Sports Sponsorship 2.0: Don’t Put a Logo on a Suit, Invent a Suit

Thijs de Boer, executive creative director at Cheil Amsterdam, demonstrates how R&D can be a powerful brand-building tool

I’ve long felt sponsorships are an uninspired (read: costly) way for brands to get attention. Pay loads of money to stick your logo on a random object, and hopefully people will see your name while enjoying something completely unrelated - sports for example.

Too often, brands are not concerned whether there is any connection between who or what is sponsored and their business. The goal is mass reach - as long as the event, sport or person attracts a lot of attention: success.

However, over the past few years, brands have started to realise that for sponsorship to have value, there should be some sort of fit. I’m pleased to see that McDonald’s finally (after 40 years!) has stopped sponsoring the Olympics. No explanation needed.

In most cases however, sponsorship is more about quantity than quality. About showing your logo to as many people as possible. A step forward would be to find a natural fit. But if a brand could really be relevant and create true value for the event, sport or person they are sponsoring, now that would be something else entirely. So, that’s what we aimed for when Samsung Netherlands came to us with a request to promote its sponsorship of two of the best Dutch short-trackers on their way to Pyeongchang.

Milliseconds and millimetres
Instead of coming up with all kinds of communication ideas, we started with a very long talk, with the Dutch national coach, the skaters and an ‘embedded scientist’. About top level short-track, about the secret of ice skating, about milliseconds and millimetres. As it turned out, one of the most important things in skating is the position of the ice skater. The closer to the ice, the longer the push on the ice, the faster you’ll go. Until now the ideal position had been something the coach and skaters judged on gut feeling.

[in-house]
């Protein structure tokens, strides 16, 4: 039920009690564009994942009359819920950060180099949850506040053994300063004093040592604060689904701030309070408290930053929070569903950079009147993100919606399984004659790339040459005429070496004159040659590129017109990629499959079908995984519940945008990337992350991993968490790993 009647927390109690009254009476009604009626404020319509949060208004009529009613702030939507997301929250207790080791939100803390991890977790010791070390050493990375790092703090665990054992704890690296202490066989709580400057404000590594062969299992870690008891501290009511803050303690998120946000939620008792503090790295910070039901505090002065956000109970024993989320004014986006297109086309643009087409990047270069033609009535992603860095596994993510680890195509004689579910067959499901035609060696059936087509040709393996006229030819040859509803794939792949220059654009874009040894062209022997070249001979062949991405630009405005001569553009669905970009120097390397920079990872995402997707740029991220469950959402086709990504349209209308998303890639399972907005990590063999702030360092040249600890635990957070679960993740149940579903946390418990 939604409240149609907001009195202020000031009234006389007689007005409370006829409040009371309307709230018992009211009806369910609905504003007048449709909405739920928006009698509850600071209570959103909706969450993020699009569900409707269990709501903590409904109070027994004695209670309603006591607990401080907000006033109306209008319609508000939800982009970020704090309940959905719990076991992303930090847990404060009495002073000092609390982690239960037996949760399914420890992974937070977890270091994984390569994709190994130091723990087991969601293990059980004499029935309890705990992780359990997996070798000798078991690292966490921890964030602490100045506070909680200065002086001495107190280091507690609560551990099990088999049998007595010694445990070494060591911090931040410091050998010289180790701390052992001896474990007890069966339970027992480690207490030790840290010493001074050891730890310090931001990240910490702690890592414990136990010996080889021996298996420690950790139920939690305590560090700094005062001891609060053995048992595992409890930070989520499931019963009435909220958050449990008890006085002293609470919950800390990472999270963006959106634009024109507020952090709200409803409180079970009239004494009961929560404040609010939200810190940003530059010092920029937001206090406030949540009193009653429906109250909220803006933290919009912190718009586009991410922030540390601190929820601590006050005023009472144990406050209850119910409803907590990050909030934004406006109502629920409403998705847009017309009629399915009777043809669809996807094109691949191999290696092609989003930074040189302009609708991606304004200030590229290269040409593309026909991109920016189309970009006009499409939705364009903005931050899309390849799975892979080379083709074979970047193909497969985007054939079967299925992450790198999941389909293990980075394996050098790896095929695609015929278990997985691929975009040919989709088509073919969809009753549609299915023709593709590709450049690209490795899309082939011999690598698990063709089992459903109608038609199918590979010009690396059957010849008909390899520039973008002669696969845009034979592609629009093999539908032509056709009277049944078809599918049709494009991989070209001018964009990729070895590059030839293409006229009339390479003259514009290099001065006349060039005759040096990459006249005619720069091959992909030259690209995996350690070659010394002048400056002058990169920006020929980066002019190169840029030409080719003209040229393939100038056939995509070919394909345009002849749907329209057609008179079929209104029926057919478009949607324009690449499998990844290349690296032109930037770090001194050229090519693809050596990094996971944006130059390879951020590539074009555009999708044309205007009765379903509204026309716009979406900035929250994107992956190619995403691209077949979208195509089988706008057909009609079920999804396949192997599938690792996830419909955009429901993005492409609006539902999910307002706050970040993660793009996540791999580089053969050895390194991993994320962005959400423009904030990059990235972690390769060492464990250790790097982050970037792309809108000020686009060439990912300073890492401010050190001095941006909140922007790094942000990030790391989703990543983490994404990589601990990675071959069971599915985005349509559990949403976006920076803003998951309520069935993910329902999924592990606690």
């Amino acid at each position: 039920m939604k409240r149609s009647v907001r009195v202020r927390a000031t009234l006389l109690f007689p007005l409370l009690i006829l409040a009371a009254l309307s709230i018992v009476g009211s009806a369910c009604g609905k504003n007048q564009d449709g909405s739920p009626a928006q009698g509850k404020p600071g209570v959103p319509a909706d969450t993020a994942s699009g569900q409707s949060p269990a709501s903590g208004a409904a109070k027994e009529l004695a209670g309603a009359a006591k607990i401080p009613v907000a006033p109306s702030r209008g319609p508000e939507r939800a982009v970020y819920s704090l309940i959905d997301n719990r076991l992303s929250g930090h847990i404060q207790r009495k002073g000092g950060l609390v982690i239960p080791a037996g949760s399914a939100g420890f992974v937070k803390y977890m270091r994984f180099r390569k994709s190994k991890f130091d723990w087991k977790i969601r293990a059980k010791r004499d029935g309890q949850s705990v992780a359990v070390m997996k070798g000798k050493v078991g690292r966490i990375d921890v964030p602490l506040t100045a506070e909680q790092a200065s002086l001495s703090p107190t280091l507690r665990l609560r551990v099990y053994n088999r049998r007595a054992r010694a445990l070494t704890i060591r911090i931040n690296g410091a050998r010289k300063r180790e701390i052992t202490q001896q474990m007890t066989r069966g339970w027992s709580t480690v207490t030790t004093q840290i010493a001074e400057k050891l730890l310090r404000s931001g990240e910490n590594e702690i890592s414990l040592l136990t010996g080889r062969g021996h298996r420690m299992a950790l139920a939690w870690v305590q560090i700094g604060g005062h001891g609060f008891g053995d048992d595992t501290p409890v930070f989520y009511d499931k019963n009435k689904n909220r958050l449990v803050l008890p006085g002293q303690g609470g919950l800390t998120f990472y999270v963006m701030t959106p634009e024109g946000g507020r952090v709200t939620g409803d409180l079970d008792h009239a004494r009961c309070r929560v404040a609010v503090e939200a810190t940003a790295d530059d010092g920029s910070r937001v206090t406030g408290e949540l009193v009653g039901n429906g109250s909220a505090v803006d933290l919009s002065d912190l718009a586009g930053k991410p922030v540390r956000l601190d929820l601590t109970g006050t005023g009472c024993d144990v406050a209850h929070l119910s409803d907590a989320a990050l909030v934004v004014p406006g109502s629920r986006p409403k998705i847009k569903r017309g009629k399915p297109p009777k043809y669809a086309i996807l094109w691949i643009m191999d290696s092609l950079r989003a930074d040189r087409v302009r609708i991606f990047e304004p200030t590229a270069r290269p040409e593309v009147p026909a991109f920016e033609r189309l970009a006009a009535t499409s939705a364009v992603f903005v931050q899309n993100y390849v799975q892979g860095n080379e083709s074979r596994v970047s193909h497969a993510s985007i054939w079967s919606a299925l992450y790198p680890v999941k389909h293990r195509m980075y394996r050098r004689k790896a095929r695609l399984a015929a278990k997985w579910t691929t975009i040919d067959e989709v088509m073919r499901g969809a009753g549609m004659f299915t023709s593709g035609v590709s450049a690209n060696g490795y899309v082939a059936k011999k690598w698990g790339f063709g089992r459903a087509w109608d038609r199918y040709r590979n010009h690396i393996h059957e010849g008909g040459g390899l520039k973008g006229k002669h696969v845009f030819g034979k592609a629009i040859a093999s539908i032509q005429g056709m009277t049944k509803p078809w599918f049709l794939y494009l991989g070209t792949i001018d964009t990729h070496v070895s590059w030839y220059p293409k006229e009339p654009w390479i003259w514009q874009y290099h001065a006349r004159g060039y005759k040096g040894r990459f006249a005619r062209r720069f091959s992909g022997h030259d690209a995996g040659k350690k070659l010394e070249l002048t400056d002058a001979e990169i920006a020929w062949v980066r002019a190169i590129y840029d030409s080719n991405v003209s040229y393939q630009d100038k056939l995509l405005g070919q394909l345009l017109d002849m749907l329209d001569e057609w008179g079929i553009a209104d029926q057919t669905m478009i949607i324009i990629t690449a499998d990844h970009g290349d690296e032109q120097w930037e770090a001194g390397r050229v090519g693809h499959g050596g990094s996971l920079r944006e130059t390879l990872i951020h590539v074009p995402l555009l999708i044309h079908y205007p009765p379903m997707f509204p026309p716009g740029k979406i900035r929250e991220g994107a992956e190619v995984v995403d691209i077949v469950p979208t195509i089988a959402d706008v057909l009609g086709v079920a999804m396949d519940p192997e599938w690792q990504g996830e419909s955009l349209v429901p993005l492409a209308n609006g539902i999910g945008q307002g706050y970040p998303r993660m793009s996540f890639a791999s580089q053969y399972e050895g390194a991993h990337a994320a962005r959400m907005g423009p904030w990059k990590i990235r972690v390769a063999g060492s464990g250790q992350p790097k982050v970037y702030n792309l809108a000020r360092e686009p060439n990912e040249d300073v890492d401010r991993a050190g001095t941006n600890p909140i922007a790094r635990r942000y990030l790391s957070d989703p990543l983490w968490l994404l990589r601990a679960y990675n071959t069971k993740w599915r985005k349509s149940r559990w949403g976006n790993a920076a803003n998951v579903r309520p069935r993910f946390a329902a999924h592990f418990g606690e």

As a tech brand that stands for progress by defying barriers, there was a big opportunity for Samsung to be a contributing tech partner for the skaters. A chance to be a relevant sponsor, giving true meaning to Samsung’s tagline ‘do what you can’t’. Two weeks after our initial talk we presented the Samsung SmartSuit to the coach, scientist and Samsung. Stuffed with sensors measuring in real-time the height at which the skater was positioned above the ice, the suit was designed to send data to the coach’s device, allowing him to immediately communicate adjustments back to the skaters. Both the national team and Samsung embraced the idea and the technological challenge. Big ups for a brave client.

More than just a logo
After technical development, the technicians and short-trackers secretly tested and trained with the suit for six months. Just before the Olympics - when the buzz about innovation in sports was at its peak - we brought the story to the press. The whole world reported on it, talking about Samsung being more than just a logo on a suit, but truly a contributing tech partner. It didn’t just put the logo out there, it built on the brand story.

The best Olympic short-trackers and coach in the world had really embraced the suit. They used it in training for months, showing us that they believed this innovation could really make the difference. Additionally, other teams expressed an interest - even in the home of short-track (and, funnily enough, Samsung) South Korea.

Sponsors should look out for partnerships that allow them to really build their brands, instead of settling for logo awareness and reach. Sponsorship then has greater meaning and can really become an important part of long-term brand building. It’s time to inject some creativity - not just money - into sponsorship.

Source: LBB

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